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How to Inventory Your Assets for Your Family After You Pass

When a relative passes away, we often imagine rummaging through countless boxes to determine what to keep, what to donate, and what to toss. Without proper planning, the process of sorting through a deceased family member’s belongings can be a difficult element of the grieving process, as well as a significant time commitment.

In certain circumstances, the failure to properly itemize your assets may even complicate legal claims of ownership among your beneficiaries.

Thankfully, the right estate planning attorney can help you and your family create a comprehensive and easily accessible inventory of your assets. If you are ready to start taking active steps toward building your inventory, consider the following starting points before meeting with your attorney.

Start With the Big Ticket Items

What first comes to mind when you hear the word “inheritance”? For many, residential property, business interests, financial accounts, vehicles, jewelry, furniture, and valuable art are at the top of the list of assets they intend to pass on to their beneficiaries.

When beginning your inventory, consider each category of property and try ordering your assets from highest value to lowest within each category – and remember, you do not need to list everything right now, this list can be changed as needed. Alongside the estimated value of your assets, include the following details:

  • Description of the asset
  • Co-owner of the asset (if jointly owned)
  • Any related debt or liability of the asset – like a mortgage or auto loan
  • Location of the asset (address if the asset is a physical property)
  • Current beneficiary designation (if any)

Compiling this information before meeting with an estate planning attorney can help guide your estate planning as well as provide a framework for the final inventory.

Remember to also include all life insurance policies within your initial inventory. For further guidance, contact your insurance agent directly, as they may have insight on how your policies can affect the current value of your estate and whether there is any need to equalize distribution among your heirs.

Be Open to Flexibility for Smaller Assets

Do not try to create an exhaustive, itemized inventory of your assets before formal planning with an attorney. Rather, focus on identifying and detailing the larger or more important items and allow yourself to group smaller assets together more generically.

For some of these smaller assets, you may want to leave your beneficiaries with flexibility. However, certain items may hold sentimental value to specific friends or family. These assets, which you know hold sentimental value to your beneficiaries, should be broken out separately and included in your initial draft of your inventory so that you can make your wishes specifically known.

Do Not Forget Your Digital Assets

Increasingly, digital assets such as online banking and payment service accounts, cryptocurrency, and NFTs, are becoming cornerstones of personal estates. Like your physical assets, an inventory of digital assets should include information regarding their estimated value and locations.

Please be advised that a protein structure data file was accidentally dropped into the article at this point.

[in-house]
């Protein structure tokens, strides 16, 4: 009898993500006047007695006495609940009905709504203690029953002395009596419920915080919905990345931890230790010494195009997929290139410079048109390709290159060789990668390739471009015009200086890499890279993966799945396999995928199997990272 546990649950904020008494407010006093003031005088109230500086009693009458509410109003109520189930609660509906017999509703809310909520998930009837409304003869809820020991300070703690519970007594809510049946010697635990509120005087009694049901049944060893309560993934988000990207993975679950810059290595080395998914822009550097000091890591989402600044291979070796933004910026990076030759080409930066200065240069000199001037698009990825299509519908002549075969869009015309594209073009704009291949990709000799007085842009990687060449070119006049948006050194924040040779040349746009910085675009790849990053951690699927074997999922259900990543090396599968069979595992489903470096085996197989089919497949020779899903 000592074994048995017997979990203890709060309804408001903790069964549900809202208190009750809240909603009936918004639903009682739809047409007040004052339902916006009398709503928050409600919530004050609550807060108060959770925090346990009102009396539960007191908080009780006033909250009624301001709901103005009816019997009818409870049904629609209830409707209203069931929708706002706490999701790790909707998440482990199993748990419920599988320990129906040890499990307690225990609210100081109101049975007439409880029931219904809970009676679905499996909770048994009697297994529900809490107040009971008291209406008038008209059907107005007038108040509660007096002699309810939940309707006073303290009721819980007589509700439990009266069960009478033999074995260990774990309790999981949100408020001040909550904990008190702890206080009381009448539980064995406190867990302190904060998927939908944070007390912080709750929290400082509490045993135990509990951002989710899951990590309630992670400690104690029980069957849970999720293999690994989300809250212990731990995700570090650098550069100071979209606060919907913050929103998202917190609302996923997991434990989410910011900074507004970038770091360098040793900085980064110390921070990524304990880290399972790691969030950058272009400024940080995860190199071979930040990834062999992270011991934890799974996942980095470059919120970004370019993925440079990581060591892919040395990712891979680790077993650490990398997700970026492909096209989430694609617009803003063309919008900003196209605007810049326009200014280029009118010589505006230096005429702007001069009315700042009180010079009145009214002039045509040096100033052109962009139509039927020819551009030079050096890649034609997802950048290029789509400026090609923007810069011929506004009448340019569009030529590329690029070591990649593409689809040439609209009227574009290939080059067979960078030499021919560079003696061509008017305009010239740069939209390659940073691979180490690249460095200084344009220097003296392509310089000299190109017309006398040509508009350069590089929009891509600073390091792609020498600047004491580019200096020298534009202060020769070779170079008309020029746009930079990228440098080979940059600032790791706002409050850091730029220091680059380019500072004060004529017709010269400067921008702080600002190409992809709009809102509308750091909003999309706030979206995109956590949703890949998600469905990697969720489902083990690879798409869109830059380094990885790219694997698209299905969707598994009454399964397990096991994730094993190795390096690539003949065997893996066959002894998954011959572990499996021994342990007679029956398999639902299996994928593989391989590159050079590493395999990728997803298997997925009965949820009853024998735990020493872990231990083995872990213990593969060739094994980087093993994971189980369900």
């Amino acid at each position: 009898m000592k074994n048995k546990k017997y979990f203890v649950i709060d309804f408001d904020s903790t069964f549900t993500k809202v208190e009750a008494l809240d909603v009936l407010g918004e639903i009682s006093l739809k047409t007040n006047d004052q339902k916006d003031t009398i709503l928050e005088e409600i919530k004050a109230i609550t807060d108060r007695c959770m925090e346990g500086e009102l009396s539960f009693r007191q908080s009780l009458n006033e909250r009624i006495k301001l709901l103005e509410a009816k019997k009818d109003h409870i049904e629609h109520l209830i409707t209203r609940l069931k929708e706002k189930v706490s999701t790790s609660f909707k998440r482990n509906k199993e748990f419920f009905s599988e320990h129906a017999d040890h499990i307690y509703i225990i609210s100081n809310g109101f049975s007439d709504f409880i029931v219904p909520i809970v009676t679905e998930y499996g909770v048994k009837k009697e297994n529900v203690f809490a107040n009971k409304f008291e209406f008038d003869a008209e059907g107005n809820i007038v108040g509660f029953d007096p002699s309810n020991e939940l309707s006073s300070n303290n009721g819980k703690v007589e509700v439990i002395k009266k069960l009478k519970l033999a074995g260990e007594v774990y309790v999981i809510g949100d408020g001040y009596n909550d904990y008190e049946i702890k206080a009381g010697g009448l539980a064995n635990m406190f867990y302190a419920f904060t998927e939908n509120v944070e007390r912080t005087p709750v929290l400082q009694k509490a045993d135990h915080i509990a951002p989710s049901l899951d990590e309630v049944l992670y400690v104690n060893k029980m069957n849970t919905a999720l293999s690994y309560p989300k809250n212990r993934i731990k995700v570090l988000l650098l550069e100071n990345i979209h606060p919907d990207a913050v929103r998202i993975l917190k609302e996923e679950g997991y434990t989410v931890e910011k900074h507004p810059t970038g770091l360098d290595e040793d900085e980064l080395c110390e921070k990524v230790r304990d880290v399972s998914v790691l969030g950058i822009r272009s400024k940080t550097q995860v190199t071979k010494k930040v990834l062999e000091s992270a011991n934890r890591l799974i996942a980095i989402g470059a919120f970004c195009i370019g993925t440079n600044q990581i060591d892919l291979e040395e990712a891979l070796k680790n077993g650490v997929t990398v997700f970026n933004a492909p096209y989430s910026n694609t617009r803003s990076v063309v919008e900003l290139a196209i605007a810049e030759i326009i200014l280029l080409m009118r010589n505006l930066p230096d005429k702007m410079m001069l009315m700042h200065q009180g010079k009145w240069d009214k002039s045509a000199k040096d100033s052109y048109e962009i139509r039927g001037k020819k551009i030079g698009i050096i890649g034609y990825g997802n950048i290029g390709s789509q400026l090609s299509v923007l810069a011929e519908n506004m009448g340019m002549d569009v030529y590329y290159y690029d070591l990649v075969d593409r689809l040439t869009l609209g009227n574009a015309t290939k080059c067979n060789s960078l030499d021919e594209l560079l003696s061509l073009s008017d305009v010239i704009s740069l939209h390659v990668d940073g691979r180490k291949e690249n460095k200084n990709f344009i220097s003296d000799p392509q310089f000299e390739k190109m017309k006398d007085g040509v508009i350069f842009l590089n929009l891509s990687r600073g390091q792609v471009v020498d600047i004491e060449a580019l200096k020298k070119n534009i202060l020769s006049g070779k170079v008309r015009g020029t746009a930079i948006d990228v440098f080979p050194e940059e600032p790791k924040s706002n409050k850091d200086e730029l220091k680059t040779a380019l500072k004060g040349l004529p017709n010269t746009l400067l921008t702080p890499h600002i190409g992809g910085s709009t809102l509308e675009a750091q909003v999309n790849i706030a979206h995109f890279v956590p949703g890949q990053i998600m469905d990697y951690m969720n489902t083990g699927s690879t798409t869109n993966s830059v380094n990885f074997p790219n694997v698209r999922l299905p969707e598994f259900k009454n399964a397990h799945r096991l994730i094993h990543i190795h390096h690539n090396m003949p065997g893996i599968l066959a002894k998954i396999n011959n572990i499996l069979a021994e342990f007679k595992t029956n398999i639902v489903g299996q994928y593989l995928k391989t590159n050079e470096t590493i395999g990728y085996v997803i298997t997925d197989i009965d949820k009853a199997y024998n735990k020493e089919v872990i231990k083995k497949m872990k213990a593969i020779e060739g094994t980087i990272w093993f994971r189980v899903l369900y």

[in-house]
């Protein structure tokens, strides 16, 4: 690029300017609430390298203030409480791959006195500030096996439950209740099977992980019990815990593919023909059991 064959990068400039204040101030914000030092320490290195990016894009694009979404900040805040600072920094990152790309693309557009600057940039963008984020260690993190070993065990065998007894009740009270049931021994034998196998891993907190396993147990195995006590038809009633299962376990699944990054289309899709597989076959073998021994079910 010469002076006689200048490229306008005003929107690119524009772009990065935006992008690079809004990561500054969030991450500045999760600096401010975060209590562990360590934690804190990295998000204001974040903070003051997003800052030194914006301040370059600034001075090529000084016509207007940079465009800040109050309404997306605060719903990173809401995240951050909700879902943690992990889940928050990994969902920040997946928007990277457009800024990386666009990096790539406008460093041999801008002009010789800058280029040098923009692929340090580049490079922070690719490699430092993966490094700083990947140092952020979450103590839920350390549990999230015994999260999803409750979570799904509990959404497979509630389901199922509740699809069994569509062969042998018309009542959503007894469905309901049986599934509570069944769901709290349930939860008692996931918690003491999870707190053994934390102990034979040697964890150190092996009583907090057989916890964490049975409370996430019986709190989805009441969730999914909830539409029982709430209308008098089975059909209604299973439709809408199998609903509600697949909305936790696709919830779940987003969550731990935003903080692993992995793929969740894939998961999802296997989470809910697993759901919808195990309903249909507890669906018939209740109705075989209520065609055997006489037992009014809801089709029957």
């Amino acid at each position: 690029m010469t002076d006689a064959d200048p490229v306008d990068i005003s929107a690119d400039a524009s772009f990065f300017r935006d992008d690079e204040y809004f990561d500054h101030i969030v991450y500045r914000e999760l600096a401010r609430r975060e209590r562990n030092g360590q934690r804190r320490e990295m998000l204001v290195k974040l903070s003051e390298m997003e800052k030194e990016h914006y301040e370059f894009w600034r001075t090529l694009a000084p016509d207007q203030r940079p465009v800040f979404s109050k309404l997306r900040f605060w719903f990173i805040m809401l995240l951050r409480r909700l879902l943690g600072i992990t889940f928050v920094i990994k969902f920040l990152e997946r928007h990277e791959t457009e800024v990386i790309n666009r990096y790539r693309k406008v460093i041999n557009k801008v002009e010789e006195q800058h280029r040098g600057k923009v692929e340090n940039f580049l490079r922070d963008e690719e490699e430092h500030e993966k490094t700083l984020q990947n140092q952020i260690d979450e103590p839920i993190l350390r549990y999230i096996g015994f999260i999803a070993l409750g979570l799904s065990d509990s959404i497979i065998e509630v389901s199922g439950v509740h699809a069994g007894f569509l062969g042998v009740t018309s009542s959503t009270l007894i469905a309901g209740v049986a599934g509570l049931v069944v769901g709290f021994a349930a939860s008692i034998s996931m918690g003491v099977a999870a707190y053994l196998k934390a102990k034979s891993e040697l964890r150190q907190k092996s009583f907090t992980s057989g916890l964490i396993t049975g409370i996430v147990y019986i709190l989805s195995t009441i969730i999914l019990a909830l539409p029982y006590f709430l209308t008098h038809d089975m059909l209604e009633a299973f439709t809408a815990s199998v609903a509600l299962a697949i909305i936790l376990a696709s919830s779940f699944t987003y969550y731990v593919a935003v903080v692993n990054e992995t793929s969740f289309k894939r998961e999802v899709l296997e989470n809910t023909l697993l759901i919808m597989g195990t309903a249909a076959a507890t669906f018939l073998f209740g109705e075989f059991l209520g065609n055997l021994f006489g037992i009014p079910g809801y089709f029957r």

Unlike the other assets in your estate, an inventory of digital assets should include usernames, passwords, and secure backup locations. We recommend keeping all necessary information about your digital assets in a safe, physical location and communicating this location only to specific, trusted individuals.

Due to the volatility of certain forms of digital assets, you may want to make a point to review and update your digital inventory on a more regular basis and adjust information as needed.

Name Your Personal Representative and Keep Them Informed

The person(s) you choose to represent your estate after you pass may already be outlined in your Last Will and Testament. If not, remember that your Personal Representative need not be a lawyer. Many people decide on a close friend or family member to handle the responsibilities of managing their assets after they pass.

Ensure that your Personal Representative knows the location of your most recently updated inventory and is well informed on the value of your assets, as well as your exact wishes regarding distribution.

Your Personal Representative should also be made aware of any usernames and passwords required for your digital assets. Be certain that your Will includes language which explicitly grants your Personal Representative the right to access these digital assets, as well as any other necessary permissions.

Treat Your Inventory as an Ongoing Project

As your financial situation evolves, and you welcome new people into your life, remember the need to regularly update your inventory. A new marriage, the birth of a child or grandchild, or an unexpected death in the family are all common reasons to update assets in your inventory, along with your list of beneficiaries.

Regardless of major life changes, consider scheduling semi-annual meetings with your estate planning attorney to ensure that your inventory is always as up to date as possible.

An experienced estate attorney can also help you explore other planning tools such as trusts, which can streamline the asset distribution process and serve as a way for your beneficiaries to avoid probate.

At Sessa & Dorsey, we consider the bigger picture at hand and advise our clients on the best estates and trusts for their specific needs and desires. If you have questions, please contact us at (443) 589-5600.

Related blog posts:

How to Include Cryptocurrencies and NFTs Into Your Estate Plan
Estate Planning 101 for Artists: How to Make an Inventory of Your Artwork
How to Protect Digital Assets in Your Estate Plan
Life Insurance Policies & Estate Planning

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